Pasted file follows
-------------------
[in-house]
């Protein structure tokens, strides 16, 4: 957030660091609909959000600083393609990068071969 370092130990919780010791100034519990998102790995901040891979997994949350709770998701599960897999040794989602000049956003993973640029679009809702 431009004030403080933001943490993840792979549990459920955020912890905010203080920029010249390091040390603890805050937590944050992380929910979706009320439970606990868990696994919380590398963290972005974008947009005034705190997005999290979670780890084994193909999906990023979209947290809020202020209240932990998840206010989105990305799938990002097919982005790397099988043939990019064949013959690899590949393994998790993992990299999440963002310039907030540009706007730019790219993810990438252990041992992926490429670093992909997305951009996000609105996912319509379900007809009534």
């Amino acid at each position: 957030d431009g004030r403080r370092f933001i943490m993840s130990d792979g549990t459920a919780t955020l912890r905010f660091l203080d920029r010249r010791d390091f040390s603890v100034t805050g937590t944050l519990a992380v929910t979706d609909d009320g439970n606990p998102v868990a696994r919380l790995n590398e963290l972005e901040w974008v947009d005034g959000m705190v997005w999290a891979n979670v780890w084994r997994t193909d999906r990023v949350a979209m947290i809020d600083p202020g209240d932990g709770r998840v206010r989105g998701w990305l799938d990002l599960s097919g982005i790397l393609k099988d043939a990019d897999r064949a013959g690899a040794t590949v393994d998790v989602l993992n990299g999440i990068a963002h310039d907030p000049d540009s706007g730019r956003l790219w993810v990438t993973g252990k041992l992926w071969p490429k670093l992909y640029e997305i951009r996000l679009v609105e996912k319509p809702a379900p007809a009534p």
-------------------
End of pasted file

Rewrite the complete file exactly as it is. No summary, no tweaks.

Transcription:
[in-house]
């Protein structure tokens, strides 16, 4: 957030660091609909959000600083393609990068071969 370092130990919780010791100034519990998102790995901040891979997994949350709770998701599960897999040794989602000049956003993973640029679009809702 431009004030403080933001943490993840792979549990459920955020912890905010203080920029010249390091040390603890805050937590944050992380929910979706009320439970606990868990696994919380590398963290972005974008947009005034705190997005999290979670780890084994193909999906990023979209947290809020202020209240932990998840206010989105990305799938990002097919982005790397099988043939990019064949013959690899590949393994998790993992990299999440963002310039907030540009706007730019790219993810990438252990041992992926490429670093992909997305951009996000609105996912319509379900007809009534």
């Amino acid at each position: 957030d431009g004030r403080r370092f933001i943490m993840s130990d792979g549990t459920a919780t955020l912890r905010f660091l203080d920029r010249r010791d390091f040390s603890v100034t805050g937590t944050l519990a992380v929910t979706d609909d009320g439970n606990p998102v868990a696994r919380l790995n590398e963290l972005e901040w974008v947009d005034g959000m705190v997005w999290a891979n979670v780890w084994r997994t193909d999906r990023v949350a979209m947290i809020d600083p202020g209240d932990g709770r998840v206010r989105g998701w990305l799938d990002l599960s097919g982005i790397l393609k099988d043939a990019d897999r064949a013959g690899a040794t590949v393994d998790v989602l993992n990299g999440i990068a963002h310039d907030p000049d540009s706007g730019r956003l790219w993810v990438t993973g252990k041992l992926w071969p490429k670093l992909y640029e997305i951009r996000l679009v609105e996912k319509p809702a379900p007809a009534p």